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The discrepancy between two of New York’s banking giants, Morgan Stanley (NYSE:MS) and Citigroup (NYSE:C) has been resolved. Consultant Perella Weinberg placed the value of the joint venture they created in 2009, Smith Barney, at $15 billion; higher than Morgan Stanley’s $9 million and lower than Citi’s $22 million.
Following the agreement both firms made during the height of the financial crisis, Morgan Stanley can exercise options to purchase the remaining 49 percent by a precise schedule: on May 31, 2012 it can purchase an additional 14 percent, May 31, 2012 it can purchase another 15 percent, and as of May 31, 2014, the company purchase the remaining interest from Citi. Under the terms of the deal, if the two firms’ valuations differ by more than 10 percent, a third-party appraiser must determine the value.
Morgan Stanley, who currently owns 51 percent of Wall Street’s largest brokerage, wants to buy an additional 14 percent of the company and therefore benefits if consultants valued the company lower. The financial service company has argued that the brokerage firm deserves a lower valuation because the value of the brokerage business as a whole has suffered due to the weak economy.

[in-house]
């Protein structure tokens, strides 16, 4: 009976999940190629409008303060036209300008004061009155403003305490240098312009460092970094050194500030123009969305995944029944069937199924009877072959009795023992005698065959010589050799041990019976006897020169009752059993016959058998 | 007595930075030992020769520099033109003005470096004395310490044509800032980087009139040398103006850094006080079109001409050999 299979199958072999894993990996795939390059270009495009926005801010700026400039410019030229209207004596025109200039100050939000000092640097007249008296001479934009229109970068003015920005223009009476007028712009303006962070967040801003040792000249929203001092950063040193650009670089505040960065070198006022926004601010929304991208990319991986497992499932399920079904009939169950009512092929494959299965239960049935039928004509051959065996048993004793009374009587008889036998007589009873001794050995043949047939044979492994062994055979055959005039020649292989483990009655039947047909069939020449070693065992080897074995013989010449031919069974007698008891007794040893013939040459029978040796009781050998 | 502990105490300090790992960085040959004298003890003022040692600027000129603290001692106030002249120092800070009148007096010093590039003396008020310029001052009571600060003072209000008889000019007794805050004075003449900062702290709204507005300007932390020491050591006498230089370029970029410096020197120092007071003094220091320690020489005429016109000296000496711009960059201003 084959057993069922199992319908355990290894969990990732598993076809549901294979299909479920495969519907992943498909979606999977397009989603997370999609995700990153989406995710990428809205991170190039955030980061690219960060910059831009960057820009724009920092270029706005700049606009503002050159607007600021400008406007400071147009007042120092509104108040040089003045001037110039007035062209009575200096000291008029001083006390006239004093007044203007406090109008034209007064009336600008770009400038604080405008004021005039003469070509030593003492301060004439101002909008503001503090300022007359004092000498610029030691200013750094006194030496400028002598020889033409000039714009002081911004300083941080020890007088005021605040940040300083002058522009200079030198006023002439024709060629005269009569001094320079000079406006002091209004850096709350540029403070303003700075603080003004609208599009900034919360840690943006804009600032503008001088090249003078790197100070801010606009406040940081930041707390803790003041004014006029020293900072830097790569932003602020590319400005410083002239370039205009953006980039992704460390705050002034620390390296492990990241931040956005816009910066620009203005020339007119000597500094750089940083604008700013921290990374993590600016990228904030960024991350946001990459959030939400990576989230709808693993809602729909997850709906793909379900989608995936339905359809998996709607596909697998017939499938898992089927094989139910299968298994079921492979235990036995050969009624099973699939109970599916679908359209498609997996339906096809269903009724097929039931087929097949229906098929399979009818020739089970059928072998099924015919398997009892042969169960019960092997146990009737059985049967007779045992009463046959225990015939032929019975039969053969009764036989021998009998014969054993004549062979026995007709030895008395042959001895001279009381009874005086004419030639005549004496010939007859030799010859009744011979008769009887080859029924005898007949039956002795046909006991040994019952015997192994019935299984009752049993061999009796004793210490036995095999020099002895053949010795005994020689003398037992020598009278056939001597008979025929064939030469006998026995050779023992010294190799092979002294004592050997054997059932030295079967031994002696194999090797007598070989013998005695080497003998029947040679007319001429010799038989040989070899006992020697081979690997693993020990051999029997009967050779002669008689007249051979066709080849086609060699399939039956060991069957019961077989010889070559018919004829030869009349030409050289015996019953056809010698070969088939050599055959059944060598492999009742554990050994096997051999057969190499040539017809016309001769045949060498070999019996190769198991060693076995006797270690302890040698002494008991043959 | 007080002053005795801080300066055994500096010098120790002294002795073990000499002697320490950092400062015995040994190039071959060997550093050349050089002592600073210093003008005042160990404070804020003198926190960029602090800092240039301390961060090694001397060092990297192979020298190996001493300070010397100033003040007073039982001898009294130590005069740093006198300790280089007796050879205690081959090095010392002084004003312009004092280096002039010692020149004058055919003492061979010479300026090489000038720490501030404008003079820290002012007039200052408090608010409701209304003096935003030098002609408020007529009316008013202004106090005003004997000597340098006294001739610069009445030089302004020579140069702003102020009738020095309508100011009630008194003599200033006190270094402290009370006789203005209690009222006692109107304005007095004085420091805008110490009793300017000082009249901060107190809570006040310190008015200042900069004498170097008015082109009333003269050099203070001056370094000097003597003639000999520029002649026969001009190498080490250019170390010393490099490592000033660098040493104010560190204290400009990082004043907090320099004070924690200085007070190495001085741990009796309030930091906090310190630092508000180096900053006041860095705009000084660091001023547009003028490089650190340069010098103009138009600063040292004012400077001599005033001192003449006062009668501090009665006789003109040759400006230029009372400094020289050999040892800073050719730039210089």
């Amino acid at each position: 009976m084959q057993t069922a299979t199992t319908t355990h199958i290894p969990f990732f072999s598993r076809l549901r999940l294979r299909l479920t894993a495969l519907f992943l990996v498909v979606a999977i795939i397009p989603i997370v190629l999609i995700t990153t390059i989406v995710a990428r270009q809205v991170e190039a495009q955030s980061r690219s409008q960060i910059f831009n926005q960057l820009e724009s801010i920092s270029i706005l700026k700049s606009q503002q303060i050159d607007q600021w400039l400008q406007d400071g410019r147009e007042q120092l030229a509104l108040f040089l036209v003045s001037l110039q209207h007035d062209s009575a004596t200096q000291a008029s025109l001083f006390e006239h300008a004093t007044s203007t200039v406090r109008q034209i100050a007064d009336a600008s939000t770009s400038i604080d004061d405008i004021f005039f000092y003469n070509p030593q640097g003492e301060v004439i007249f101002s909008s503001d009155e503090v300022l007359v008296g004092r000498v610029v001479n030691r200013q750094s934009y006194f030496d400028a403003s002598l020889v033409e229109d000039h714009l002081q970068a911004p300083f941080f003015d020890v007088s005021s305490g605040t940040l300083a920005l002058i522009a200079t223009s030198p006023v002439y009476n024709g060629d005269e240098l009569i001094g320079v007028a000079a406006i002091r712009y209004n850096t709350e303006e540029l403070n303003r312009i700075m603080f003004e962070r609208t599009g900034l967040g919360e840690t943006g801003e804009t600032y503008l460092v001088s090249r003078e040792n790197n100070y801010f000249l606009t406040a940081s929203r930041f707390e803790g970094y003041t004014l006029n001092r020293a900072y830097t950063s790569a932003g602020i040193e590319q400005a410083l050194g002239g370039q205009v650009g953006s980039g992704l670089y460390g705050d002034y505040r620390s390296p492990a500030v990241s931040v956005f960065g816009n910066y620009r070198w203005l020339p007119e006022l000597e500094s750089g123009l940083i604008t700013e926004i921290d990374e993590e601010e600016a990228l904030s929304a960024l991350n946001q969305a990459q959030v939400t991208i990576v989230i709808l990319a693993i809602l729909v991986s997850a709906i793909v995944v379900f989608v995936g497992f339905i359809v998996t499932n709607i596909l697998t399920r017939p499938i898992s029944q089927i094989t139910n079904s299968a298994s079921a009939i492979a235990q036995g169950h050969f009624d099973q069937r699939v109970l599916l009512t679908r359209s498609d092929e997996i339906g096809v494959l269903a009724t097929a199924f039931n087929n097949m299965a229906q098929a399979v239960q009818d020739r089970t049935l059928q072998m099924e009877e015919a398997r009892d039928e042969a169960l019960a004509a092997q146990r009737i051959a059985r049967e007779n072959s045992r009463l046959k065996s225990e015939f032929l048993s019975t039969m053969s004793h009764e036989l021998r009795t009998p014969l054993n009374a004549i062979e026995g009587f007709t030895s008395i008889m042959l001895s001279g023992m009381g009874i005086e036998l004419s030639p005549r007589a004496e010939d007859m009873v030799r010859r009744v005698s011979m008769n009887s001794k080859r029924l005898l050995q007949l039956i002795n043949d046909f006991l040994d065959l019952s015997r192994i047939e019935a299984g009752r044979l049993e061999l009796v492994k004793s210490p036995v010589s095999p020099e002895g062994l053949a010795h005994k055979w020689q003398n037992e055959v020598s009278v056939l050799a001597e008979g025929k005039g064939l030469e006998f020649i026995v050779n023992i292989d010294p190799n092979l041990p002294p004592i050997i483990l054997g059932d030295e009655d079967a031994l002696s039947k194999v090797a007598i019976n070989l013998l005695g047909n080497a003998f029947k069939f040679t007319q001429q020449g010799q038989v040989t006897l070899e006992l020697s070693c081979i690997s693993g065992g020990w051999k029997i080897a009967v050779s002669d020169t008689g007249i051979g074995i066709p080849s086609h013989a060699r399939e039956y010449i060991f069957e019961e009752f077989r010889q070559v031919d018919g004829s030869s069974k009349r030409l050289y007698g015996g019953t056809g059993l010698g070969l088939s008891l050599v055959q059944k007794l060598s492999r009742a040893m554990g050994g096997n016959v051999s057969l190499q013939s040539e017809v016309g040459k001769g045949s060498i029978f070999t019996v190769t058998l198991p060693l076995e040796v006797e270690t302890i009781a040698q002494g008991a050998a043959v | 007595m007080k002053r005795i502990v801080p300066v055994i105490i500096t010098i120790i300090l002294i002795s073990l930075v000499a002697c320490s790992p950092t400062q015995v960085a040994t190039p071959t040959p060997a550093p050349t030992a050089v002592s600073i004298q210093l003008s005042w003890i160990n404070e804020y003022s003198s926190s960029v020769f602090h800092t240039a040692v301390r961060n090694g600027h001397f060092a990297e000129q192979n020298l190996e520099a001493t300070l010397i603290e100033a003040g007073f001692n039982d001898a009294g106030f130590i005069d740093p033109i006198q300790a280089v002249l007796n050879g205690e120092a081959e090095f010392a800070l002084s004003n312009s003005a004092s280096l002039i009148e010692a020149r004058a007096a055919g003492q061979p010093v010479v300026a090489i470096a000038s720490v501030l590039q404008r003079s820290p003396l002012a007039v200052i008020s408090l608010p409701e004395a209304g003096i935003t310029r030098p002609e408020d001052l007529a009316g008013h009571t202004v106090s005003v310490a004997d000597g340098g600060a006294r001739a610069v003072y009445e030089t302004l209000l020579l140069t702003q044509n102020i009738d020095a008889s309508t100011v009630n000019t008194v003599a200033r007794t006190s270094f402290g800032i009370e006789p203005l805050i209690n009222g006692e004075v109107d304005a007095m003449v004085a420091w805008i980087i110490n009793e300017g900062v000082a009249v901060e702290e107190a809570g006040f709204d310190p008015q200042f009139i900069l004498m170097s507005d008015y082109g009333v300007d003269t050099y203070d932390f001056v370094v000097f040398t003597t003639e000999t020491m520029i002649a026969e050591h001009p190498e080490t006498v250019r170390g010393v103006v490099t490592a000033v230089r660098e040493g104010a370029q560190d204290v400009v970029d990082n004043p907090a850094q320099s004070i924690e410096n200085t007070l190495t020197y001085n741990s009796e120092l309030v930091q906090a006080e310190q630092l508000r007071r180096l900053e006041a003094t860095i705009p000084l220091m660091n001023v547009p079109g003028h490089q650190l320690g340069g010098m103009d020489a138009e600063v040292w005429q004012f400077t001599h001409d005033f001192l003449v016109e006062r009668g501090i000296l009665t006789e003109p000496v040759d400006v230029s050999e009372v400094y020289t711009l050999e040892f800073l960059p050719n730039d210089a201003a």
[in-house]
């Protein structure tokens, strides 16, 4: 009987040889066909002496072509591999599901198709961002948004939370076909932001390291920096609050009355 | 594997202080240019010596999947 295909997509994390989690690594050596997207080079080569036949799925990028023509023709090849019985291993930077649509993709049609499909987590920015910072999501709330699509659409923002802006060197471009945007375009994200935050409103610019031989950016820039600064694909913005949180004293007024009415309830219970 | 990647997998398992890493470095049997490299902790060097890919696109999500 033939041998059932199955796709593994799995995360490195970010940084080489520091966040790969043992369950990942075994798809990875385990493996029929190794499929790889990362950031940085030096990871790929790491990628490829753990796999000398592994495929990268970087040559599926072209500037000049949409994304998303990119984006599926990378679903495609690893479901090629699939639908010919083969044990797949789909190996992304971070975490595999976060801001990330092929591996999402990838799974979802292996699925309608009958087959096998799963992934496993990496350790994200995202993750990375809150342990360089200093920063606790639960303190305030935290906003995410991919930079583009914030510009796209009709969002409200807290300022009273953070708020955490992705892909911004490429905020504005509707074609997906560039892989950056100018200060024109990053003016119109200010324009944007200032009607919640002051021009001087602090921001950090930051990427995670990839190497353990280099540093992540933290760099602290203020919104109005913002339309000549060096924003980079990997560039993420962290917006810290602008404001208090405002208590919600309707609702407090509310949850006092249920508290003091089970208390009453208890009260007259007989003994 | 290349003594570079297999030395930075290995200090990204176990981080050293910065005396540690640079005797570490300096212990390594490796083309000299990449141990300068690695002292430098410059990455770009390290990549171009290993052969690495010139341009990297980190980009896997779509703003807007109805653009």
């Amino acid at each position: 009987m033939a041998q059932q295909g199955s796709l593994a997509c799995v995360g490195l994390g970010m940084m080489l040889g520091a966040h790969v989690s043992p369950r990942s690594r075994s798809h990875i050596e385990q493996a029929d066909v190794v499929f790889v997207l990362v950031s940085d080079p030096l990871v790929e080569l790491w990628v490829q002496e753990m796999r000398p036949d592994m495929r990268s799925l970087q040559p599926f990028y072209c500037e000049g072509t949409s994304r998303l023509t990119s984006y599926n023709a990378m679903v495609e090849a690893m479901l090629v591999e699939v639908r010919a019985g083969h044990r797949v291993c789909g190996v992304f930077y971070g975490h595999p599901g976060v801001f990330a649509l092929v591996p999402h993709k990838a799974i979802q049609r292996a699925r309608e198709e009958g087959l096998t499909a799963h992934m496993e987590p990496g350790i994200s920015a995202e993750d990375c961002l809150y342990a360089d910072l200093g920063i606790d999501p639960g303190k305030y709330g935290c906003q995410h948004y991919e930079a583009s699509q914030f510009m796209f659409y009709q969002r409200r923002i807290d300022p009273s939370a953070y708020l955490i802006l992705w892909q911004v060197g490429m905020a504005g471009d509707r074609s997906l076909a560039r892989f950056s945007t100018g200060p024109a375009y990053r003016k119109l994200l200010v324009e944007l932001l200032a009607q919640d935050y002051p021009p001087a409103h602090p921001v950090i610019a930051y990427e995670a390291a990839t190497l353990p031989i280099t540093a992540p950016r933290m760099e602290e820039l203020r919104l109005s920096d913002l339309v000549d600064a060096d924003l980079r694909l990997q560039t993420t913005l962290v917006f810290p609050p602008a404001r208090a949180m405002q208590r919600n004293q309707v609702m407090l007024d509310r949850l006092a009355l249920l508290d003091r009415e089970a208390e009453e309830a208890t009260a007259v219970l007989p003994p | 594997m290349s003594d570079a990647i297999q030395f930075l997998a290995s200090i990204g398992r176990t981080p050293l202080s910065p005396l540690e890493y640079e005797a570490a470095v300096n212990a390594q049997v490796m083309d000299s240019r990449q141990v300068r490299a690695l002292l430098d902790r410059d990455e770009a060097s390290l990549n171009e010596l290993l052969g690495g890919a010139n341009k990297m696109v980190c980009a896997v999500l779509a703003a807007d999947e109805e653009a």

For Morgan Stanley CEO James Gorman, a lot is at stake. It was a tough year overall for Morgan Stanley as the company faced difficulties generating profit margins.
However for Citigroup, the sale would be just one step closer to separation from the division that was a part of Citi Global Wealth Management before its creation in 2009. Citi CEO Vikram Pandit has worked hard recently to sell Citi’s non-core assets, such as Smith Barney, in an effort to streamline the bank. But Pandit is not in such a big hurry that he would sell his stake at discount.
The dispute in pricing between the two firms underscores the difficulties both parties had integrating themselves in the first place. Integration brought difficulties to the functioning of Smith Barney, which encompassed both low profit margins and the mass departure of its brokers. The firm lost six percent of its brokers in the second quarter of this year, including 55 veterans who managed more than $8.6 billion in assets, a figure that complicated the valuation of the company.
Last week, CLSA analyst Mike Mayo upgraded the firm from outperform to a buy, and said that he is “convinced that either management realizes more of the franchise value or investors will increasingly pressure management for improved results.”
Now that the value of Smith Barney has been determined, the task that lays before Gorman is making the 17,000 strong brokerage business work.
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